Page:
From the Archives: Second Act is a boxed wine movie

From the Archives: Second Act is a boxed wine movie

In the interest of getting “hard” copies of my work under one roof, I plan to spend the next few weeks posting the entire archive of my film journalism here on ScullyVision. With due respect to the many publications I’ve written for, the internet remains quite temporary, and I’d hate to see any of my work disappear for digital reasons. As such, this gargantuan project must begin! I don’t want to do it. I hate doing it. But it needs to be done. Please note that my opinions, like everyone’s, have changed a LOT since I started, so many of these reviews will only represent a snapshot in time. Objectivity has absolutely no place in film criticism, at least not how I do it. 

Without further ado, I present to you: FROM THE ARCHIVES.

Originally posted on Cinema76.

Maya (Jennifer Lopez) has been working at Value Shop for 15 years, and she’s so good at her job that there’s just no way she’ll be passed up for a big promotion, right? Right?

Wrong! Due to casual workplace sexism mixed with Maya’s lack of a college education, she’s passed up in favor of a clueless-but-well-educated cheeseball dude. She’s so offended by this that she quits, and when her new boss tells her she’ll never make it, she responds with a snarky “watch me!”

What follows is a story about Maya opening her own damn store and showing this turd how her powerful combination of experience and street smarts will always trump his bought and paid for qualifications. Right? Riiiight?


What actually follows is a story about her sassy best friend’s son using his computer to create a new online persona for Maya, complete with a falsified resumé, which leads to her getting a consulting job at the cushiest business firm in the city. She’s out of touch with the career elite, but once again, her street smarts will prove her to be a valuable asset, right? Riiight?

Well, sorta, but it’s not really about that either, because now the movie morphs into a “fat kids vs jocks”-style battle. You see, Maya has been challenged by the CEO’s daughter to develop competing lotion products for the company, only Maya has to do it with a ragtag team of company weirdos, while her competition has every resource at her disposal.

And then about three quarters of the way through it becomes a Christmas movie, due in part to a heavily telegraphed “surprise” reveal so ridiculous that it could potentially upend the entire film for even the least discerning viewers. Then again, what do I know? What do I care?

There’s a fundamental flaw at the center of this perfectly harmless career comedy: Jennifer Lopez is too synonymous with glamour and high living to play a believable down-and-out regular ol’ gal from Queens. Sure, she may assert that she’s still Jenny from the block, but the fact of the matter is that she is far from it. She’s Jennifer Lopez, aka J-Lo, aka the supremely famous and recognizable diva who can pretty much do it all, up to and including killing a giant Amazonian snake. What’s so frustrating about this flaw is that Miss Lo, unlike other all-purpose performers of her ilk, is a pretty solid actress. She just can’t get out from under her own glittery shadow. Then again, this movie wasn’t made with people like me even remotely in mind. The people for whom this movie was made won’t care that J-Lo is J-Lo (in fact, she’s precisely why they’re watching), so I should probably just shut up.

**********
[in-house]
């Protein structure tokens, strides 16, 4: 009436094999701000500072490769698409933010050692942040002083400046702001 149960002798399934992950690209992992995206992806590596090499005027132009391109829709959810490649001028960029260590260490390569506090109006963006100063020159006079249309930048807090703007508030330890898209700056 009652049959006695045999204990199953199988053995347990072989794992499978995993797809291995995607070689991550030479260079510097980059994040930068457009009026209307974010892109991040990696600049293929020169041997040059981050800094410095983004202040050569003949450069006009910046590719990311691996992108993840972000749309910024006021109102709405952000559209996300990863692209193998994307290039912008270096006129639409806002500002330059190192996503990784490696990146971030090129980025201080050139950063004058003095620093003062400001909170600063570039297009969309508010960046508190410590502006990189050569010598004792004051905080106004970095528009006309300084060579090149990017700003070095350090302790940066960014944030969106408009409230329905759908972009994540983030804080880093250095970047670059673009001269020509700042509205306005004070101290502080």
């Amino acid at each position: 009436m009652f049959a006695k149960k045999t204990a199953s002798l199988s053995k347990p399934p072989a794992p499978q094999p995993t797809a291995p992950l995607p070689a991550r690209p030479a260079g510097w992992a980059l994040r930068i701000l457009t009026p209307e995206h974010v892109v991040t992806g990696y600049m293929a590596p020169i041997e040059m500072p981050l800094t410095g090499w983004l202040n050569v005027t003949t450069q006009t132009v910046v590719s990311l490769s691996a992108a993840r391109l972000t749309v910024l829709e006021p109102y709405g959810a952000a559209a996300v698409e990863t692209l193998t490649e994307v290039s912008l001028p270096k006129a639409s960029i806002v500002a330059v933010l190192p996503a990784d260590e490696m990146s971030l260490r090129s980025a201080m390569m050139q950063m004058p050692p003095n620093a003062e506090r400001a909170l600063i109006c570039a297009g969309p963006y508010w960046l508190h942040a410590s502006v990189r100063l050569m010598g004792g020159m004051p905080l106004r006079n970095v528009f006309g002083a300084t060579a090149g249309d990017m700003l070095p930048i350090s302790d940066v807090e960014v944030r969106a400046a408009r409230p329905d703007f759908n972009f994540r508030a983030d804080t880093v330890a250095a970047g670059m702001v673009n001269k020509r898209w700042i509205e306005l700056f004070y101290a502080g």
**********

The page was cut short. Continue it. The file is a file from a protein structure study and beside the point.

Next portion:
Despite being inconsistent plot-wise with enough conflicting moral threads to make any sort of statement functionally meaningless, I can certainly get on board with a film that seems to want to criticize the predatory nature of the job market. I’m also happy to see a film that espouses the notion that in many cases, college degrees pale in comparison to honest-to-god hard work and knowhow. But these points are not driven home in a meaningful way. They’re just the lightest of plot propellants put in place to keep the sassy feel-goodery in motion. Did I mention the film has a strange slapstick streak? Well it does. Any time Second Act runs the risk of being too heavy or thoughtful, you’d better believe that someone is going to fall over, usually resulting in a member of Maya’s demographically diverse group of “its wine o’ clock” friends saying something quippy.

They also lip synch together in the kitchen.

Rounding out the cast we’ve got Leah Remini as the sassiest of Maya’s friend group, Vanessa Hudgens as her workplace competition, and Treat Williams as the kindly older CEO. Maya’s boyfriend, Trey (Milo Ventimiglia) plays the airheaded, unfailingly supportive, easily damaged empty vessel usually relegated to female characters in male dominated films. It’s fun to see that terrible archetype being gender swapped, but it’s still lame.

Look at the poster for Second Act. You know if you’re going to see this, and if you are, you’ll probably dig it for the most part. Even by that standard, this is lower tier material. But all in all, this film is totally harmless and its heart is in the right place. My sister and mother often watch fare like this when they hang out, and I foresee Second Act successfully entering their cinematic rotation. I picture the two of them getting blasted on iced red wine (from a box) while laughing at Leah Remini and feeling represented. They’ll probably go get coffee at Barnes and Noble afterwards. Maybe they’ll cap the night at The Cheesecake Factory.

Second Act opens in Philly theaters today.

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